# Tech and Democracy

Cambridge Analytica (CA) paid people to take in-app survey; mined FB profile data including friends' data; crafted tailored sensitive ads to sway-able voters. Elections are about emotions, not facts. Data science and social media can help us make sense of and manipulate the chaos.

An alternative argument. Political misinformation is:

• Weak in high profile partisan races because pre-existing beliefs hardly change
• Strong when people don’t have string pre-existing opinions, e.g. misinformation about voter ID laws causing people to stay home from the polls

CA also dug/created dirt using shell companies. Guises: investors offering shady deals, fake IDs and websites, students at local universities, tourists.

Re: . There are regulations that political ads should be labelled as such. What’s the issue here?

There is a significant disagreement between what ad platforms, ordinary people, and advertisers consider political. It seems important to consider social issue ads as political, especially in the call for regulation of political advertising.

$$\Delta$$ identifies a problem of definition.

## Law-Making

There exist datasets for how legislators vote in Congress. Intellectual puzzles abound, e.g. # dimensions needed to meaningfully predict voting, party loyalty of members, etc.

Re: . What does the web have to do with law-making? I can see petitions, polls and requests for comments, but not much beyond…

learn a model to predict the adoption or rejection of proposed law edits in the EU’s law-making process, which is an instance of a peer-production system. Features investigated: Member of the European Parliament features (e.g. nationality, political group, gender), rapporteur feature, dossier features (e.g. reports vs. opinions), text features (e.g. “any other”, “human rights”, “positive impact”, “resettlement”, “greenhouse gas”, “fisheries”), clusters in latent features (e.g. “environment and communication”, “defense and protection”, “investment and development”, and “business and innovation”).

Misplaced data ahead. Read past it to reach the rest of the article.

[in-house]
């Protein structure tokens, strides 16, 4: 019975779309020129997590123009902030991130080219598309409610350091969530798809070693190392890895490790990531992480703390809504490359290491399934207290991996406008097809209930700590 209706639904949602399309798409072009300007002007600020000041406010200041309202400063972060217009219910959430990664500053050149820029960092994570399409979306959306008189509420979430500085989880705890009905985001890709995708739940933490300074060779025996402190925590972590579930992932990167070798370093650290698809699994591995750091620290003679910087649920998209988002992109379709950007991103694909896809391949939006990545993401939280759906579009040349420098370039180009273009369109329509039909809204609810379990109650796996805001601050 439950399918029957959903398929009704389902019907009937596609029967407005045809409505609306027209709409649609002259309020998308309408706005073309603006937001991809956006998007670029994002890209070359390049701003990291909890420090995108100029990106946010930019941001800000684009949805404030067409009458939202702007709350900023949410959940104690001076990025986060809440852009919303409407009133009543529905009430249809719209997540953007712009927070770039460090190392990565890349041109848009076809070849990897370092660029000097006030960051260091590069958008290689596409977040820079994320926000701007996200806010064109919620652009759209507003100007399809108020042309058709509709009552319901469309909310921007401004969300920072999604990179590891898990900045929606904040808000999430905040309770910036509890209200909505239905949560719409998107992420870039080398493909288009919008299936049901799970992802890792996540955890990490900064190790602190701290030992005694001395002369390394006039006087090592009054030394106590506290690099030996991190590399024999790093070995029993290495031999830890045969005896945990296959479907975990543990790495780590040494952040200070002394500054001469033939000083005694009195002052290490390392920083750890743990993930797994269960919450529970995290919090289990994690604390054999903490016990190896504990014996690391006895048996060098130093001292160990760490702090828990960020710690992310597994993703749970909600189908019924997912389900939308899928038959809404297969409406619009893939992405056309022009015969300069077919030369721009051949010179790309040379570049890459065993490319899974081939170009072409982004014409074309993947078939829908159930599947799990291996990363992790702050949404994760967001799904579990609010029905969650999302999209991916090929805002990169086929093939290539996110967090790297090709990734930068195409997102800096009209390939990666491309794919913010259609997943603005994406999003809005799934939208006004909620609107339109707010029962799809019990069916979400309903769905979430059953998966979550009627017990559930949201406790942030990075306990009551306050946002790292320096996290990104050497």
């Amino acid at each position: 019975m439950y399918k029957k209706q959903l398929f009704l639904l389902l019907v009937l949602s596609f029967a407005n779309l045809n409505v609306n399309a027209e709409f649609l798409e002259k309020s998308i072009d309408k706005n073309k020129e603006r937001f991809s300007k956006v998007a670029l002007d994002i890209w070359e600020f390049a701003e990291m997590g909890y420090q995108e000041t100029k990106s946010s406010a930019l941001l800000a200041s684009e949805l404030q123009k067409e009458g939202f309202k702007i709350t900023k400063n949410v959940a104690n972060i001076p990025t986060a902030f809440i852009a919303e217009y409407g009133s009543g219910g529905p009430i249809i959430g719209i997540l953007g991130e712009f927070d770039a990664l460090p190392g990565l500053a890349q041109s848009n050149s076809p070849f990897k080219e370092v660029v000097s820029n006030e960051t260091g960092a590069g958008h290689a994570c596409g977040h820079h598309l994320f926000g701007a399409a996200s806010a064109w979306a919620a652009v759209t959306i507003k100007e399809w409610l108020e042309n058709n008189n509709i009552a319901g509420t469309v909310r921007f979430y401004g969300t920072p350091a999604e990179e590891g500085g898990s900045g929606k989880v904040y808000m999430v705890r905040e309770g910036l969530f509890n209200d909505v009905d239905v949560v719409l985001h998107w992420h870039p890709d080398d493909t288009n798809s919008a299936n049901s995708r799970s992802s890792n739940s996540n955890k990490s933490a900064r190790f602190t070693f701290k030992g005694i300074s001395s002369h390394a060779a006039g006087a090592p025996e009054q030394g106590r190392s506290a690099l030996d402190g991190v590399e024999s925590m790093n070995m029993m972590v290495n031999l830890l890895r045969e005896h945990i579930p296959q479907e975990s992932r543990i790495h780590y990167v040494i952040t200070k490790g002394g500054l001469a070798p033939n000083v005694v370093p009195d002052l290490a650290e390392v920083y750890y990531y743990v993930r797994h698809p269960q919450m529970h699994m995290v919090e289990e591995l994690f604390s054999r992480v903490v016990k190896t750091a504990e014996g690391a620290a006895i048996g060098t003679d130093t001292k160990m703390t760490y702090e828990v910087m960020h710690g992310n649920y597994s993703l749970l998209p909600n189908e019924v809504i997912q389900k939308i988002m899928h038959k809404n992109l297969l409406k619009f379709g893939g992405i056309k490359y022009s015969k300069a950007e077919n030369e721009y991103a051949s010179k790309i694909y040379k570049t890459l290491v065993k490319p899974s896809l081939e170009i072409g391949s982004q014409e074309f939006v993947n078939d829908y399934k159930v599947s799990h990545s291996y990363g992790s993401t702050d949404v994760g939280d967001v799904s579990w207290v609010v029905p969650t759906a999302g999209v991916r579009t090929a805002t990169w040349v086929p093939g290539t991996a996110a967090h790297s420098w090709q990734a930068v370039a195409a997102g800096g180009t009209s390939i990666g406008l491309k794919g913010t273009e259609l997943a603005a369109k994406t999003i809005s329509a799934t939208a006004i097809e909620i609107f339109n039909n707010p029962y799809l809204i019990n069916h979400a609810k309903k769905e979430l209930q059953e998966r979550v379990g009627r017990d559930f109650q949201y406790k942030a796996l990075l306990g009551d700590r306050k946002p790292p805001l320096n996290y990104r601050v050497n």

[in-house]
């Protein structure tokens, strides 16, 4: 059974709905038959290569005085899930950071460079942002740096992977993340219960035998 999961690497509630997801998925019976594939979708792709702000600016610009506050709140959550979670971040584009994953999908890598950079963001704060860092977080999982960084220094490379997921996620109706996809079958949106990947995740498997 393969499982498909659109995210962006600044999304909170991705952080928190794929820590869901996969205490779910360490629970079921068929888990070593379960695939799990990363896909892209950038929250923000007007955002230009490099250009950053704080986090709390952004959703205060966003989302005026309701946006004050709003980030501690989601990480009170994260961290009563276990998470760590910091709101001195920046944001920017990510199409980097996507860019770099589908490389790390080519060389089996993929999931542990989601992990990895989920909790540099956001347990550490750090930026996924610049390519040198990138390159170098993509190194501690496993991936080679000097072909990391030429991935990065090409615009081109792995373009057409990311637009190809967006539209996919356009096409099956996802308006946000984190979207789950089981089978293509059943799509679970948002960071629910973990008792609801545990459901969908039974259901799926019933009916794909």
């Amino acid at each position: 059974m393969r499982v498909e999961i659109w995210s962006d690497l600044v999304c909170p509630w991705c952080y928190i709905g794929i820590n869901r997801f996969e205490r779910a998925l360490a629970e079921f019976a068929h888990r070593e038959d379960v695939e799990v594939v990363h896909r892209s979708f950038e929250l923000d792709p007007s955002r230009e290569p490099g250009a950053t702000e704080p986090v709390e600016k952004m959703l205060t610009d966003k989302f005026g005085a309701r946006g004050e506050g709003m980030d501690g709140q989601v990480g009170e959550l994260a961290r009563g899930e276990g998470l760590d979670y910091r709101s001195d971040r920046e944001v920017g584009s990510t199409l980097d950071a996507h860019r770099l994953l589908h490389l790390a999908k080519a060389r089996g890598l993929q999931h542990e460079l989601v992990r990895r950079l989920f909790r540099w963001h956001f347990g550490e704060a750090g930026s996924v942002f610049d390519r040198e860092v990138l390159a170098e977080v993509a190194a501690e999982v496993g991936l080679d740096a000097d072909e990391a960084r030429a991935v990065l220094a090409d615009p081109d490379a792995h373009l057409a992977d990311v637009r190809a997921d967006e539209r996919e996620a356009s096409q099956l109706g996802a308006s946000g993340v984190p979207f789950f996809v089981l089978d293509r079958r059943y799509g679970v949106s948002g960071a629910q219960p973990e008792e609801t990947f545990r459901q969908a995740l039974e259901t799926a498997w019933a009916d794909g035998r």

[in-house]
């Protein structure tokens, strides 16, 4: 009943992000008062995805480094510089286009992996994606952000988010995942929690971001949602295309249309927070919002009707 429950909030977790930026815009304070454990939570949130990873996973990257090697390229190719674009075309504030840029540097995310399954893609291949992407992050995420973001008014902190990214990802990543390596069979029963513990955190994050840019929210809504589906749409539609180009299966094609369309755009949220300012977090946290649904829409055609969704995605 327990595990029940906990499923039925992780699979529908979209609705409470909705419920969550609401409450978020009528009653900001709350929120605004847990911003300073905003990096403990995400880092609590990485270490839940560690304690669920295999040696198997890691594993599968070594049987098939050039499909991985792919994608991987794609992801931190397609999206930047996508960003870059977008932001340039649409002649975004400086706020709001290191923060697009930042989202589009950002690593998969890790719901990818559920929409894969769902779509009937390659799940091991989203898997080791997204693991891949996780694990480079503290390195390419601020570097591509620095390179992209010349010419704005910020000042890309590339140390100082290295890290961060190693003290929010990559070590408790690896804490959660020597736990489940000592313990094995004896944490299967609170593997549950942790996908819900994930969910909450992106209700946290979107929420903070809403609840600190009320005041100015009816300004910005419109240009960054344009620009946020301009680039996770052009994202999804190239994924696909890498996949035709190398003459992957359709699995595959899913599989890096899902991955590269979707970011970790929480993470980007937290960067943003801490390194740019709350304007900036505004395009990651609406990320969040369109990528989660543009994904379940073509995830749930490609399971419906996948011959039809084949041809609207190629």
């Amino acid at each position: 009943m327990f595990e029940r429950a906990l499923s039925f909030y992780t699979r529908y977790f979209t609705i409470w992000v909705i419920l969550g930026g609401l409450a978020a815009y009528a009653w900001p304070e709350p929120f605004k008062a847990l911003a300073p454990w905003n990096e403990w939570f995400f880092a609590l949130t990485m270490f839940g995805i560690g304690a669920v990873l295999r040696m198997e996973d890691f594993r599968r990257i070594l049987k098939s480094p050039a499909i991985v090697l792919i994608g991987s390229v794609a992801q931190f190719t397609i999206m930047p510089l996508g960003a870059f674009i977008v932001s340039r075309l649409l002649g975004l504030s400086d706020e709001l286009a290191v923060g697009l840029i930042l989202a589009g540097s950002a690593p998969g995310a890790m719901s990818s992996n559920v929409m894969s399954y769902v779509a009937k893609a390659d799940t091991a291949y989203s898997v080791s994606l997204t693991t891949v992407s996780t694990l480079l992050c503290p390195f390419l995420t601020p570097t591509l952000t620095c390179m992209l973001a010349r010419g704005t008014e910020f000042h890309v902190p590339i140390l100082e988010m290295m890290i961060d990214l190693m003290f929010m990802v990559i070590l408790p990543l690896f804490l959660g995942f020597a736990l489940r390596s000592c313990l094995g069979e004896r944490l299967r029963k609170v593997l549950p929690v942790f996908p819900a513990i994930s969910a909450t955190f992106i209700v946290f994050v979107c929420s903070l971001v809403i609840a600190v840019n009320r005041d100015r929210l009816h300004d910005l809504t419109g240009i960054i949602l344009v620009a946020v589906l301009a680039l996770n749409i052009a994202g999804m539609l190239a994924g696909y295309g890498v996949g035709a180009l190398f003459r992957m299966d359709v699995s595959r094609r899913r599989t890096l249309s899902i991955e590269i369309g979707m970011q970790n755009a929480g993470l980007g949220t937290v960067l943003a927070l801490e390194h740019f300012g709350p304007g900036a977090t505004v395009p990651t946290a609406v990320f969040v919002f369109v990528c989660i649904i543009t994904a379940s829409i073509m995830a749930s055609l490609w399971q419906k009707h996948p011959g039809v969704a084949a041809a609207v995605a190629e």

[Definition] Peer production / mass collaboration is a way of producing goods and services that relies on self-organizing communities of individuals. Non-profit examples: Project Gutenberg, Wikipedia, Linux, Mozilla. For-profit examples with partial peer production: Delicious, Etsy, Goodreads, TripAdvisor, Yelp, etc.

$$\Delta$$ offer a more quantitative answer to “this bill will never pass, don’t bother”.

## Civic Engagement

“Fixing democracy” is hard. For example, an app that lets citizens vote on issues. First, selection bias because only a fraction of people will participate. Furthermore, people tend to be rationally ignorant, mostly caring about a few issues.

Individuals don’t hold power, groups do. Helping people connect with others and teaching them how to carry out effective advocacy together is hard. It’s not a technology problem. It is a societal and institutional challenge.

Re: . I expect that the peer-pressure aspect of it makes it outperform other forms of voter outreach, e.g. canvassing.

added randomization to help them unobtrusively assess the causal effect of their users' messages on voter turnout. However, there were statistical challenges to assessing the effect. addressed these challenges using additional data and found that friend-to-friend mobilization efforts have statistically significant treatment effects that are among the highest in the get-out-the-vote literature.

$$\Delta$$ quantify how much effective friend-to-friend mobilization efforts are.